They walked down the hill from the house and across a two-laned, pot-hole dotted road. Walking along the gravel at the road edge, T’Pol noticed that this part of town was rundown and lonely. Matt turned between two old wooden buildings mostly bare of faded red paint.

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“Ancient canneries,” he said. “The fish farms in the more sheltered bays have more modern processing plants right on site or ship their product off to packing plants in the cities. Occasionally someone tries to fix up these old buildings for tourist shops or casinos or something. That is why they haven’t completely fallen down yet.”

The way was narrow with tall grasses on both sides of a bare earthen path between these buildings with boarded up windows. It led to a pier on Lubec Narrows which was high above the water, the spindly wooden posts and beams appearing old and vulnerable. T’Pol repressed her concern and followed the men down the vertical ladder to the boat far below. Its mooring lines were secured around the wooden posts so that they slipped down them as the tide went out.

Another meter lower, and the boat would have hit bottom, T’Pol thought.

The tidal range was 23 feet here, and they were almost down to bare sea floor. Matt confirmed this when he said they would have to hurry to catch the last of the retreating tide. It would push them out to the big bay without using the motor much.

Matt invited T’Pol into the pilot house but indicated with one hand and a few cryptic words that Trip was to release the mooring lines and bring in the fenders and stow them in their cages hooked to the rail. T’Pol followed Matt into the pilot house and watched him prime the old gas engine, pumping a lever back and forth before turning the key.

Out on the boat deck, Trip heard the engine sputter then roar steadily. Must be a four-cycle, as it did not putt-putt like the two-cycle outboard motor on the runabout Lizzy and I used to play around in, Trip mused.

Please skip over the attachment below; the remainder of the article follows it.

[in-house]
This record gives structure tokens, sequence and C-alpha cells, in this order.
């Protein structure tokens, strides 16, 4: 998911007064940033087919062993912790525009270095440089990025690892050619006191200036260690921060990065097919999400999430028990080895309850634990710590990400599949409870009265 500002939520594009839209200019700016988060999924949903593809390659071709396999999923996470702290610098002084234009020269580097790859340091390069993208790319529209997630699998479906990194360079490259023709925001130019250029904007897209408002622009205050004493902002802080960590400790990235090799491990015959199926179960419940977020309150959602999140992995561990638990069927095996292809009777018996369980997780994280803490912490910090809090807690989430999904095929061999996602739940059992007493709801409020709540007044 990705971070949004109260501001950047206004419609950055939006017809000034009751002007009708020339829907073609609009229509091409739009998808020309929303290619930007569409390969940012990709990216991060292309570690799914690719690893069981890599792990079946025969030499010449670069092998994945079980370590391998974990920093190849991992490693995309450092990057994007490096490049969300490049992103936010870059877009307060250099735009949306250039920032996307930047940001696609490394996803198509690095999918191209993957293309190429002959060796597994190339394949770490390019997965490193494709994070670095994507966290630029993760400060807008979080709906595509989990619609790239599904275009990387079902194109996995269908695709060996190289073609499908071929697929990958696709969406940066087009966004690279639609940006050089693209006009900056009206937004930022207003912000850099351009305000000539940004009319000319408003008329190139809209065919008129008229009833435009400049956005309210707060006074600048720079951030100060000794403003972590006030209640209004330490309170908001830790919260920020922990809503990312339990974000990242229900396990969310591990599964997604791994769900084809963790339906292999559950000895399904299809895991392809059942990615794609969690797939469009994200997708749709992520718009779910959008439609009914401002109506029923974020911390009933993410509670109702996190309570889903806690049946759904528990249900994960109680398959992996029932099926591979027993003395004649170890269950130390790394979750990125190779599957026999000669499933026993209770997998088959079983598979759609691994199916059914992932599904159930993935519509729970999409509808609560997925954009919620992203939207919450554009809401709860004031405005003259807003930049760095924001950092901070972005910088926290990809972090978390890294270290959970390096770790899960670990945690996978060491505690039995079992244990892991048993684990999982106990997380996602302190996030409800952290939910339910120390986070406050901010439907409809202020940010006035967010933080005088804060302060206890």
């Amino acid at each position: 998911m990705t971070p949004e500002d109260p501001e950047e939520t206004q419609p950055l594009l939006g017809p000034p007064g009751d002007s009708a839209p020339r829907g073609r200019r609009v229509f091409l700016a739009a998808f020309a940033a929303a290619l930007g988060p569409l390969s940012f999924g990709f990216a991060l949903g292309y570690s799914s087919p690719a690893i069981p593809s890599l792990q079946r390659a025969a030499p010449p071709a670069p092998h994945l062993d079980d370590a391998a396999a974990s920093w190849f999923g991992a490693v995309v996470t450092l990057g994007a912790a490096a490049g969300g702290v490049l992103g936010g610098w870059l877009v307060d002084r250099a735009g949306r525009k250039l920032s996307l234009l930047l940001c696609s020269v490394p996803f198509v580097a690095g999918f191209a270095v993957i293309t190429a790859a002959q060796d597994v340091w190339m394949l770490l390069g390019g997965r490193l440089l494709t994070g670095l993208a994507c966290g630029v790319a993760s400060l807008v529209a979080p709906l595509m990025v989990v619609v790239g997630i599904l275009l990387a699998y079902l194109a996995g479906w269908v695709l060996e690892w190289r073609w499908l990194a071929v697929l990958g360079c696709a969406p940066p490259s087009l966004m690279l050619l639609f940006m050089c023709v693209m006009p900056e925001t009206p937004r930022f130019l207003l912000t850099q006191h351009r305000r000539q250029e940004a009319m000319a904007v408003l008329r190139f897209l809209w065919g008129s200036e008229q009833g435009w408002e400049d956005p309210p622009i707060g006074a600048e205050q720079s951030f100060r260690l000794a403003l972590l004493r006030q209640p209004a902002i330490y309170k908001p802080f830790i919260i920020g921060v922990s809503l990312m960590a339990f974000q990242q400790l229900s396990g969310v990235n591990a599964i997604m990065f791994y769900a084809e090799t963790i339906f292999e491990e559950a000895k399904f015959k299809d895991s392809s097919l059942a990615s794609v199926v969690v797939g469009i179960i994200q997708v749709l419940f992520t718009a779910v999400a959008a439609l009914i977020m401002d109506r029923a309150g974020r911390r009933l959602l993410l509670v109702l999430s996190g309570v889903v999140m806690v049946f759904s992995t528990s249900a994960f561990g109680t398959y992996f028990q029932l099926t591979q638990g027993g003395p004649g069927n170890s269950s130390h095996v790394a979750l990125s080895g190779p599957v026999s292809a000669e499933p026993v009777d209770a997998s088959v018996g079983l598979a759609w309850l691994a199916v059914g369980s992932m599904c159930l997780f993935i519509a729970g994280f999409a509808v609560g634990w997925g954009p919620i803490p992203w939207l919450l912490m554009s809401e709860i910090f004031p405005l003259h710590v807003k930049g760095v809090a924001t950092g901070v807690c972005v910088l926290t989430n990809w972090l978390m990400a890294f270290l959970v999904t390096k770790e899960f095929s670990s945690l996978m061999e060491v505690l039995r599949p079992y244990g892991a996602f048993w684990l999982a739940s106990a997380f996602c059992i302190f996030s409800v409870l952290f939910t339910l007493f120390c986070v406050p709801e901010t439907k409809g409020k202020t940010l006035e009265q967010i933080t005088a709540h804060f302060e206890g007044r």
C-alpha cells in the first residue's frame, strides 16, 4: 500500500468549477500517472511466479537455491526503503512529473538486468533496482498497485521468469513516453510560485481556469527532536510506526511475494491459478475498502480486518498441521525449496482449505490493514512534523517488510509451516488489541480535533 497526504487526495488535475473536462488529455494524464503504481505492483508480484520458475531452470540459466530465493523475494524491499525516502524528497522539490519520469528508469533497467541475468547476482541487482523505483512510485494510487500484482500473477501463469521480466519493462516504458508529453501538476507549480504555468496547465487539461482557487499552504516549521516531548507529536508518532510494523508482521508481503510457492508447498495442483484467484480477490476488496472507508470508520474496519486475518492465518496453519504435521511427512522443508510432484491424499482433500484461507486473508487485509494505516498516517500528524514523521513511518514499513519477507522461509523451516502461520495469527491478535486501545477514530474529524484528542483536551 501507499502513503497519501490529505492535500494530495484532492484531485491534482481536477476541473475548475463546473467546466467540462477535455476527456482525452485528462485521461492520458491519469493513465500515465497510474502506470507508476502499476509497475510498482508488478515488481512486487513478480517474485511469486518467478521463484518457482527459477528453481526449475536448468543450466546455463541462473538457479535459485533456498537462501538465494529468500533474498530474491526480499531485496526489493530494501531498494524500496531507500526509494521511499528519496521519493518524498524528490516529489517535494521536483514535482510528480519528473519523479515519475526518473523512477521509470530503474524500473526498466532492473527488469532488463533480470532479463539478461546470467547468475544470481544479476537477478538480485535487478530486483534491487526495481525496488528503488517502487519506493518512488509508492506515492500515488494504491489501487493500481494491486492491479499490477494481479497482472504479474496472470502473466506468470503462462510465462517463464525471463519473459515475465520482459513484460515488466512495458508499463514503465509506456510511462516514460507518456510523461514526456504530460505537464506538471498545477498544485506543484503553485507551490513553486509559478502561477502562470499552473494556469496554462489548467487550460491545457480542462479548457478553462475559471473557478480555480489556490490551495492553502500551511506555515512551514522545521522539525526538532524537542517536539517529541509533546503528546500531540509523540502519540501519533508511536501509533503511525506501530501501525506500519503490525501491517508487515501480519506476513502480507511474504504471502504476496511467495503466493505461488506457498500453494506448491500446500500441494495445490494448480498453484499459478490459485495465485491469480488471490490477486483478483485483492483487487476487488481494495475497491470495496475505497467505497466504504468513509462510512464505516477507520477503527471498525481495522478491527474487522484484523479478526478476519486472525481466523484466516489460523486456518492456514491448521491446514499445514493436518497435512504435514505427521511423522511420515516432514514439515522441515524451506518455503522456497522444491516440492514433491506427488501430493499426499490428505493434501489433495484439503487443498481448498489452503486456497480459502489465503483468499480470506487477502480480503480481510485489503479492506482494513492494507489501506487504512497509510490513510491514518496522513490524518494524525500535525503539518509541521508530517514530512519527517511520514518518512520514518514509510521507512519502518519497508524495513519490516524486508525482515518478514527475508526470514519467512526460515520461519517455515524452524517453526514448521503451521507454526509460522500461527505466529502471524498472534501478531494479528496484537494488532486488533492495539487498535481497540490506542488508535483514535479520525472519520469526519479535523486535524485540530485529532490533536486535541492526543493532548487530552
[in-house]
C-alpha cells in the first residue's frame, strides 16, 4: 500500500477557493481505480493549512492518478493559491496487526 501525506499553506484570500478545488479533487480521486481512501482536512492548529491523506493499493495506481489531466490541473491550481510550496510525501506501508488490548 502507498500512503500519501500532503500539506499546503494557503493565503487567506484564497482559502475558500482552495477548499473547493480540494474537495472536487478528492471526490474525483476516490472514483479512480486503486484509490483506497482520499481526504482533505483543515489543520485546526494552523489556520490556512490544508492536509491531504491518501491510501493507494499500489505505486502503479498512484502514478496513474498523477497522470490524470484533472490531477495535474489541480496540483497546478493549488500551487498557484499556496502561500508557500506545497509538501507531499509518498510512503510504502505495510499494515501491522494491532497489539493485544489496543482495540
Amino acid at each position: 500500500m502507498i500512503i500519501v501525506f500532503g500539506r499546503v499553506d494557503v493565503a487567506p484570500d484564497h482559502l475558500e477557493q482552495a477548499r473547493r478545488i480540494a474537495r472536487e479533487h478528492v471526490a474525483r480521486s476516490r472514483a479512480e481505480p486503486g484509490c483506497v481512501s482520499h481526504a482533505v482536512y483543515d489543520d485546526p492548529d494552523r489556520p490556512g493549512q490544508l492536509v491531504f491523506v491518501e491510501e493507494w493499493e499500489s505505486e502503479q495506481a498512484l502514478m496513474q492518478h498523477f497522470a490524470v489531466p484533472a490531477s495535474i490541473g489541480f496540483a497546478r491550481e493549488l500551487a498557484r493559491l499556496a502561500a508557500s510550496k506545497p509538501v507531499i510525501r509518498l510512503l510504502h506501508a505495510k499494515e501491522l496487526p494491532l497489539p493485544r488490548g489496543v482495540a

He reached for the handhold on the outside of the pilot house as the pier posts started to move backward. Through the water-stained wood pilings, he could see the long fishing lines of a couple of guys that were sitting up top on the other side of the pier, their long, heavy ocean fishing poles couched between the slats of the flat wooden decking up there. He made a mental note to borrow a couple of those poles and spend an afternoon on the pier with T’Pol. Maybe engaging some of the sport fisherman in conversation might turn up more clues in this vampire mystery.

The boat turned into the channel with the retreating tide and picked up speed without an appreciable increase in motor noise. The boat rocked only slightly, so Trip let go his hold and joined the other two in the pilot house.

“Coffee?” Mattt asked, throwing his chin at a thermos tucked into a shelf with a lip so things would not roll off onto the deck.

“Not yet,” both T’Pol and Trip chorused, as they settled onto a bench behind the steering station. They watched the land slip by, assuming a companionable Down East silence as the boat moved past a fog shrouded Grand Manan Island in the distance on their portside and out into the Bay of Fundy. When the thirty-five foot trawler hit the long swells, Trip stood and took four rolling steps over to the wheel to stand beside Matt. The man still held the pipe in his teeth but it had been unlit since he entered the pilot house.

Matt noticed Trip’s glance. He grinned, yellow stained teeth revealed in a wide grin. “My wife doesn’t let me smoke in the house. Says it’s bad for her asthma. So I don’t smoke inside on the boat no more neither. She sometimes helps on the boat.”

Trip nodded. “Thanks.”

They spent four hours lifting out lobster pots and throwing them back into the sea. Matt showed them how to handle the lobsters and band their claws so they would not get pinched in the process. Finally Matt covered the tank where the lobsters moved weakly. “Enough of this now. Whales.”

They headed further out, scanning the sea for dark humpy shadows in the swells. T’Pol was feeling a bit queasy in the cabin.

Trip had been watching for this and hustled her out on deck. “You will feel better out here, than in an enclosed space, Darlin.”

“Logical. I do feel better out here. I will be alright.” T’Pol gripped the rail and leaned over the water studying the bow wave, but quickly straightened as a wave of dizziness hit. “I never was space sick. The streaming of stars passing the portholes never bothered me. It is illogical that I would be seasick.”

“It’s the motion, Darlin. Old fishing boats don’t have inertial dampers.”

T’Pol raised an eyebrow. ”Nor do they have tractor beams – they use towlines. Nor do they have re-sequencers, they have slow heating alcohol stoves. And the content of the head’s tank does not get recycled on board. It gets pumped out back at the pier. Matt gave me a short tour of the pilot house and forward cabin while you were out on deck.”

Trip grinned. “Oh, some have re-sequencers. But this is a two-hundred year old family work boat. Ya gotta get used to the local culture. Its kinda quaint. Relaxing, in a labor intensive kinda way.”

“So I am noticing,” T’Pol said as she brushed her mate’s hand in a two-finger kiss which they held until Trip let go to point off the port beam.

“Thar she blows!” He shouted toward the cabin against the wind of the boat’s movement.